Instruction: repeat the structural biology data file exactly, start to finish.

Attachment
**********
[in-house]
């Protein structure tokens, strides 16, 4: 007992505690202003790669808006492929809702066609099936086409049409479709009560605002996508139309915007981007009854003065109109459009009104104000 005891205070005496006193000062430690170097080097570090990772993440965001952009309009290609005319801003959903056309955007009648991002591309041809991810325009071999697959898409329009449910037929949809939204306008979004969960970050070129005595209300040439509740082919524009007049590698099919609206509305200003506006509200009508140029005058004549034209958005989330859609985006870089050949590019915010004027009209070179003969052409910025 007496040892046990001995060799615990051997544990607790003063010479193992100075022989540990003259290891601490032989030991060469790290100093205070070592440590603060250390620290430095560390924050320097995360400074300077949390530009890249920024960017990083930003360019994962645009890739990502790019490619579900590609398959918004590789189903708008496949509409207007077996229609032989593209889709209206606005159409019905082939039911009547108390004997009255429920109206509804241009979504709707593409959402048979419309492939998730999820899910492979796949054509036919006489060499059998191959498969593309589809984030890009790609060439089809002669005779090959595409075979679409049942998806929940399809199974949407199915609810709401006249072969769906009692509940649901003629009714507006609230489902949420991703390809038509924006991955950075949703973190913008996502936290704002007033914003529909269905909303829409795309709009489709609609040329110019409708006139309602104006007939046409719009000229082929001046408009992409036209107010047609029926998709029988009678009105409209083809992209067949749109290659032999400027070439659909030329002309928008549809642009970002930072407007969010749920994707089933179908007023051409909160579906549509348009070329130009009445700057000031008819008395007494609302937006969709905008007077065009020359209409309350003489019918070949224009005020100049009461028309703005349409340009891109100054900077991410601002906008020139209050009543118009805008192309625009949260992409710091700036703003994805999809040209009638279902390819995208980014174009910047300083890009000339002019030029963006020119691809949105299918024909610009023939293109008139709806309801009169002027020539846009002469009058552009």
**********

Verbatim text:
[in-house]
């Protein structure tokens, strides 16, 4: 007992505690202003790669808006492929809702066609099936086409049409479709009560605002996508139309915007981007009854003065109109459009009104104000 005891205070005496006193000062430690170097080097570090990772993440965001952009309009290609005319801003959903056309955007009648991002591309041809991810325009071999697959898409329009449910037929949809939204306008979004969960970050070129005595209300040439509740082919524009007049590698099919609206509305200003506006509200009508140029005058004549034209958005989330859609985006870089050949590019915010004027009209070179003969052409910025 007496040892046990001995060799615990051997544990607790003063010479193992100075022989540990003259290891601490032989030991060469790290100093205070070592440590603060250390620290430095560390924050320097995360400074300077949390530009890249920024960017990083930003360019994962645009890739990502790019490619579900590609398959918004590789189903708008496949509409207007077996229609032989593209889709209206606005159409019905082939039911009547108390004997009255429920109206509804241009979504709707593409959402048979419309492939998730999820899910492979796949054509036919006489060499059998191959498969593309589809984030890009790609060439089809002669005779090959595409075979679409049942998806929940399809199974949407199915609810709401006249072969769906009692509940649901003629009714507006609230489902949420991703390809038509924006991955950075949703973190913008996502936290704002007033914003529909269905909303829409795309709009489709609609040329110019409708006139309602104006007939046409719009000229082929001046408009992409036209107010047609029926998709029988009678009105409209083809992209067949749109290659032999400027070439659909030329002309928008549809642009970002930072407007969010749920994707089933179908007023051409909160579906549509348009070329130009009445700057000031008819008395007494609302937006969709905008007077065009020359209409309350003489019918070949224009005020100049009461028309703005349409340009891109100054900077991410601002906008020139209050009543118009805008192309625009949260992409710091700036703003994805999809040209009638279902390819995208980014174009910047300083890009000339002019030029963006020119691809949105299918024909610009023939293109008139709806309801009169002027020539846009002469009058552009």